Public Support for National Study
Survey shows the majority of respondents support or show willingness for national precision medicine study.
Thursday, August 18, 2016
Schizophrenia, Autism Share Genetic Causes
Monkey brain developmental atlas pinpoints when, where genes activate.
Tuesday, August 16, 2016
How Breast Cancers Resist Chemotherapy
Researchers discovered an unexpected way that breast cancers cells with mutant BRCA1 or BRCA2 genes acquire drug resistance and evade chemotherapies.
Wednesday, August 10, 2016
Mutations Linked to Immunotherapy Resistance
Researchers uncover mutations in tumors of three patients with advanced melanoma that allowed the tumors to become resistant to the immune checkpoint inhibitor pembrolizumab (Keytruda®).
Tuesday, August 09, 2016
Genetic Cause of Rare Pediatric Neuropathy Identified
NIH mouse study identifies the mechanism responsible for a rare form of pediatric neuropathy.
Thursday, August 04, 2016
Depression Genetics Insight from Crowd-Sourced Data
Genome sites liked to depression have been discovered from data shared by people who had purchased their genetic profiles online.
Tuesday, August 02, 2016
Uncovering a New Principle in Chemotherapy Resistance in Breast Cancer
The NIH study has revealed an entirely unexpected process for acquiring drug resistance that bypasses the need to re-establish DNA damage repair in breast cancers that have mutant BRCA1 or BRCA2 genes.
Thursday, July 21, 2016
NIH Funds Million-Person Medicine Study
NIH announces $55million in awards to build foundations for ambitious Cohort Program that aims to engage 1 million participants in lifestyle, environments and genetics research.
Friday, July 08, 2016
Largest-Ever Study of Breast Cancer Genetics in Black Women
The study will identify genetic factors that may underlie breast cancer disparities.
Thursday, July 07, 2016
Significant Expansion Of Data Available In The Genomic Data Commons
Cancer genomic profile information from 18,000 adult cancer patients will be added to the database.
Wednesday, June 29, 2016
Scientific News
ReadCoor Launched to Commercialize 3D Sequencing Tech
ReadCoor will leverage the Wyss Institute’s method for simultaneously sequencing and mapping RNAs within cells and tissues to advance development of diagnostics.
NCI Collaborates with Multiple Myeloma Research Foundation
NCI collaborates with MMRF to incorporate genomic and clinical data into NCI Genomic Data Commons database.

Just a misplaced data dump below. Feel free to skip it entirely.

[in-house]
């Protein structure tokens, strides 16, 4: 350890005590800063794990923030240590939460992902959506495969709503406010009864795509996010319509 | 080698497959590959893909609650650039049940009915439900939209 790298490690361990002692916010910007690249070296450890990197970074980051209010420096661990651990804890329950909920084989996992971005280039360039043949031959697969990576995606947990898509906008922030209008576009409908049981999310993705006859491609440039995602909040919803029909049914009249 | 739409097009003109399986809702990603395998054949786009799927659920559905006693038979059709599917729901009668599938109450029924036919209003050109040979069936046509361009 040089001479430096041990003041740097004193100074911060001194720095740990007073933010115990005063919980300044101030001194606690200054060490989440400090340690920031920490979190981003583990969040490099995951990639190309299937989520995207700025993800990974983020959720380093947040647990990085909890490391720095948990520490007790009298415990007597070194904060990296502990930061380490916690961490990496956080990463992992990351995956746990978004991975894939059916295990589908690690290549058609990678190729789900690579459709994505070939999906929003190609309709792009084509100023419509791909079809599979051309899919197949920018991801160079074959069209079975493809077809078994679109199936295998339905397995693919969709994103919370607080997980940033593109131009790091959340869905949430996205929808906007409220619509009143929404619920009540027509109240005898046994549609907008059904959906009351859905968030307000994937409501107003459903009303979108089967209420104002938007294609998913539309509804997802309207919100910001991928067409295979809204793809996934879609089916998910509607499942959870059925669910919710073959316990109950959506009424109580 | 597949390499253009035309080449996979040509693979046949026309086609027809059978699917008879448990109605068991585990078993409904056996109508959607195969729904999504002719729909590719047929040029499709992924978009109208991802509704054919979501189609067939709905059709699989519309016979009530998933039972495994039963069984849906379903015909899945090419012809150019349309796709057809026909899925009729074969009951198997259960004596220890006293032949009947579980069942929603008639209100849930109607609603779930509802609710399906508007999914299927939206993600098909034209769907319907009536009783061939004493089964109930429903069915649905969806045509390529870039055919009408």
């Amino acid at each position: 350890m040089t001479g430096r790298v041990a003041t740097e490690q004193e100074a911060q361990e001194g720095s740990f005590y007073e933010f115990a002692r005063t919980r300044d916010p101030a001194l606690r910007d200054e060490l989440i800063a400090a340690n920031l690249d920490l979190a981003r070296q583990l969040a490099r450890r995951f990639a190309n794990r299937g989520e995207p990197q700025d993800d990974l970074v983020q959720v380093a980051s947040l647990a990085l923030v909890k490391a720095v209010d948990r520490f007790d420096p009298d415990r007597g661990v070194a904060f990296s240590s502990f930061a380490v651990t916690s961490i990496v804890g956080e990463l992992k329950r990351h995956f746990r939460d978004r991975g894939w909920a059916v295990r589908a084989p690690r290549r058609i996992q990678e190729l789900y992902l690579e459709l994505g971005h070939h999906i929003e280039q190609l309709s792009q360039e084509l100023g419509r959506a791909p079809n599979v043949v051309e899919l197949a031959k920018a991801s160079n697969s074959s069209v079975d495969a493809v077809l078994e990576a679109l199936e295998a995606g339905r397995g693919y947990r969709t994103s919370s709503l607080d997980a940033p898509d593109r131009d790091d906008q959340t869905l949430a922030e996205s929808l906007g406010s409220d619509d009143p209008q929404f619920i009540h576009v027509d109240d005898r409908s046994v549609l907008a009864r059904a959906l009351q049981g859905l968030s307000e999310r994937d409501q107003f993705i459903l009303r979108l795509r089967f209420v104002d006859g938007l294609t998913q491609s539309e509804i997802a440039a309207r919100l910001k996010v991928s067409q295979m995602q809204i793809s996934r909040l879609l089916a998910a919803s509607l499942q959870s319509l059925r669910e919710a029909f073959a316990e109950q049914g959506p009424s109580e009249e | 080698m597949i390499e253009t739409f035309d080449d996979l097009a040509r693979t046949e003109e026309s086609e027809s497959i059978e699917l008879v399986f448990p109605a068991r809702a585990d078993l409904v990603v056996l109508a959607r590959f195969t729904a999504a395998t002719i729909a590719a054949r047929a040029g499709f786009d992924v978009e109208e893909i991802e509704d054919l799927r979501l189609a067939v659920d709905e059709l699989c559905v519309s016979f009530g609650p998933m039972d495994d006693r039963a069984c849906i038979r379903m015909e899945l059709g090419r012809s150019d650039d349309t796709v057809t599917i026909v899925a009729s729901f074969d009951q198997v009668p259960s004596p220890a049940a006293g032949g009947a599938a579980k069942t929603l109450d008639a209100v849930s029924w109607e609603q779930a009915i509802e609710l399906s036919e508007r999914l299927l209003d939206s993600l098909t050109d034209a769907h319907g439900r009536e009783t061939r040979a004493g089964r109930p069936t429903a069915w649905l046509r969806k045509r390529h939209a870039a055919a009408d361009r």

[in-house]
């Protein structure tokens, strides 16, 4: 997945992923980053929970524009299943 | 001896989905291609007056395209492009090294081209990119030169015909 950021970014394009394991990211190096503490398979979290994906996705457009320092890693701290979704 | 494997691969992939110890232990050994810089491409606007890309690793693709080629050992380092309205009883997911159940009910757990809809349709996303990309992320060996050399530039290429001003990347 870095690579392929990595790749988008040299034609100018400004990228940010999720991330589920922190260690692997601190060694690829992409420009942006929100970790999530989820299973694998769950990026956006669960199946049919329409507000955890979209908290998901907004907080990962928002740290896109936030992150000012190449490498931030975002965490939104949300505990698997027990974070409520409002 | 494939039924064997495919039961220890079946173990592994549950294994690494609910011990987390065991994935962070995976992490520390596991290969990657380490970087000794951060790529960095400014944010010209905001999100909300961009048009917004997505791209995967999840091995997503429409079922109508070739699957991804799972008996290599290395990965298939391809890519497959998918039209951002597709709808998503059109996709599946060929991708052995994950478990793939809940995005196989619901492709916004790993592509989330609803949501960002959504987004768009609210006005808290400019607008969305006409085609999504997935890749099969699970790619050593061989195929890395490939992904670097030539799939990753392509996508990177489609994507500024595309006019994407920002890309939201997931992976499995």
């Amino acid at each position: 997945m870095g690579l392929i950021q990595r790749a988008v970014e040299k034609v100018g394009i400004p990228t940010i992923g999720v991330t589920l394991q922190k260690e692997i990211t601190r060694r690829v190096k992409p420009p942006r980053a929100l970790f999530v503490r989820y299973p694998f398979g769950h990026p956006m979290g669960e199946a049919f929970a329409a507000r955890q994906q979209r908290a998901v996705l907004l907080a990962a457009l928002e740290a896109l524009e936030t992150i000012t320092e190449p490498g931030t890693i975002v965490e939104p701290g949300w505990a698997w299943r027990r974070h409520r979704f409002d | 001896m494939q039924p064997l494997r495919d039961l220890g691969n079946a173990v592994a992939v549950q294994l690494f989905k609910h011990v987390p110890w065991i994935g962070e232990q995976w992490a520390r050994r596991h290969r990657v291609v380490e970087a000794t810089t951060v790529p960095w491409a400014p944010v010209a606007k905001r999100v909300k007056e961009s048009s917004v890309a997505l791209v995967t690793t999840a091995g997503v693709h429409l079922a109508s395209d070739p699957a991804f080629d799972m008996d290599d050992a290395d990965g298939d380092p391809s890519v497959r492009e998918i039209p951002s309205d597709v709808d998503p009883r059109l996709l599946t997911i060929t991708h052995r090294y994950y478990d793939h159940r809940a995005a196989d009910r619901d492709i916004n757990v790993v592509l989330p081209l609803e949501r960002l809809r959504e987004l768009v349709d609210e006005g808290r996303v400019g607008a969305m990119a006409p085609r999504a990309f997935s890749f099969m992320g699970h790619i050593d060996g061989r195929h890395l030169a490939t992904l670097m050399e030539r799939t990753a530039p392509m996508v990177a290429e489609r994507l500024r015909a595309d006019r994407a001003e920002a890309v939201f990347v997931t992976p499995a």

Epigenetic Clock Predicts Life Expectancy
New research finds 5 percent of population ages faster, faces shorter lifespan.
Modified Yeast Shows Plant Response to Key Hormone
Researchers have developed a toolkit based on modified yeast to determine plant responses to auxin.
Death-or-Repair Switch Protein Identified
Researchers have identified a protein that plays a key role in the decision process of cell damage repair or cellular suicide.
Blood Pressure Drug May Boost Effectiveness of Lung Cancer Treatment
Researchers at Imperial College London have suggested that the blood pressure drug may make a type of lung cancer treatment more effective.
Regulatory RNA Essential to DNA Damage Response
Researchers discover a tumour suppressor is stabilized by an RNA molecule, which helps cells respond to DNA damage.
Wearable Microscope Can Measure Fluorescent Dyes Through Skin
UCLA research could make monitoring disease biomarkers easier and more cost-effective.
Crispr Toolbox Expanded By Protein
Researchers have shown a newly discovered CRISPR protein has two distinct RNA cutting activities.
Genetic Impact of Endurance Training
Research has found that endurance training changes genetic activity in thousands of genes, giving rise to large number of altered RNA variants.
Skyscraper Banner

SELECTBIO Market Reports
Go to LabTube
Go to eposters
 
Access to the latest scientific news
Exclusive articles
Upload and share your posters on ePosters
Latest presentations and webinars
View a library of 1,800+ scientific and medical posters
3,500+ scientific and medical posters
A library of 2,500+ scientific videos on LabTube
5,000+ scientific videos
Close
Premium CrownJOIN TECHNOLOGY NETWORKS PREMIUM FOR FREE!